call me Susan, Sue, or Sue-Cat. I'm an Australian who's been living in
the US since 2005 and hence, I am familiar with both American and
English spelling and both metric and imperial measurements. (If we
speak on the phone and you have any difficulty understanding my Aussie
accent, please ask me to
My mother taught
me how to knit when
I was four
years old. Of
course, it was years later before I produced anything
wearable and then many, many more years before I learned of tech
editing. I started by finding mistakes in purchased patterns and
proofreading patterns before test knitting started, gradually realizing
that what I was doing was tech editing. I was thrilled to see
the Tech Editing Certification newly offered
the fourth person to successfully complete the course. I find it very
to see the test knitting of patterns I've tech edited go smoothly and
to see the neat, professional pattern that results. It brings together
skills I've learned earlier in
probably guessed that I have pet cats and have had most of my life.
They are my
"children", prompting my choice of Sue-Cat as my online username.
- I have a Bachelor of
Science degree with
Computing and worked for a number of years in IT positions as
Analyst/Programmer and Project Leader. As a programmer, following the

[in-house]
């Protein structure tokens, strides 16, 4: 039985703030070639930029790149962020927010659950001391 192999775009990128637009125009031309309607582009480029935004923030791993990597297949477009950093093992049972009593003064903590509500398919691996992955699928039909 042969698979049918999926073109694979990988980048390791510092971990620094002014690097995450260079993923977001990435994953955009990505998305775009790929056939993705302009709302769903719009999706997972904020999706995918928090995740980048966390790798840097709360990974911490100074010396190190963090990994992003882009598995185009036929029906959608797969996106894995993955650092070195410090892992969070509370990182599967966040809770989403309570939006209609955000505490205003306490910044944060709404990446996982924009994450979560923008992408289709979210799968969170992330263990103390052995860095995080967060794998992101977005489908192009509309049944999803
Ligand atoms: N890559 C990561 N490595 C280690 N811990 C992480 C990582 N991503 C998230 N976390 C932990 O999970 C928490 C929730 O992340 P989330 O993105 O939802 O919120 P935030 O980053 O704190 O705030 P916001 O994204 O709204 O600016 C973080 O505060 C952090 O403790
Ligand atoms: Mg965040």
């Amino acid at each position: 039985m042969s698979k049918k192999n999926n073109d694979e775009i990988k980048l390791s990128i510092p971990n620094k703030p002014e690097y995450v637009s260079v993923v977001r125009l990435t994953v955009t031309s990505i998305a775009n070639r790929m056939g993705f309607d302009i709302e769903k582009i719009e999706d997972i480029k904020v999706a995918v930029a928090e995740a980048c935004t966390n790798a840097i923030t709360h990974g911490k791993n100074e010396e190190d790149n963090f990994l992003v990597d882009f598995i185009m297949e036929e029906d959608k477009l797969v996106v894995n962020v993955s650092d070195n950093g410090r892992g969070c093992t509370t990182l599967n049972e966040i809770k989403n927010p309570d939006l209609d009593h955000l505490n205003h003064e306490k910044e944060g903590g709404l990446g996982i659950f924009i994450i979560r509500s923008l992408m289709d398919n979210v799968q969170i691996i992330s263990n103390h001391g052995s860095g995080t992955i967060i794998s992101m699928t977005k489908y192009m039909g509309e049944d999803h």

correct coding syntax is essential – this is equivalent to using basic
abbreviations and following a
style sheet (or simply the designer's style as presented) when tech
editing. Standards are also important both in IT and tech editing.
Additionally, finding errors in a knitting pattern without actually
knitting it is like performing a manual 'dry run' or step-by-step
'walkthrough' on programs to find
- I have (or had) a couple
helped me to develop an "eagle eye", noticing little details or things
out of place. Years ago, before I moved to the US, I was very
interested in Australian Native Plants and
became adept in noticing and identifying (often very small) plants
growing in the woods. After I moved to the US, I started "geocaching"
which is like a treasure hunt (no actual treasure is involved!)
finding items that others have hidden outdoors, at times exceedingly
well and as
small as my little fingernail. One definitely develops an eye for it
with practice. My main geocaching focus has been in finding geocaches
puzzles (solving thousands), and those that involve hiking
to scenic locations (good exercise). I solve math and logic puzzles for
fun. This leads me to say that understanding
unique garment construction that are 20 pages long can be like
solving a fun and challenging puzzle!
- Over the last 20+ years
I've created and maintained a variety websites which includes
proofreading their content and working to a given style.
- Lastly, of course,
joyful, relaxing knitting!
care and yarn,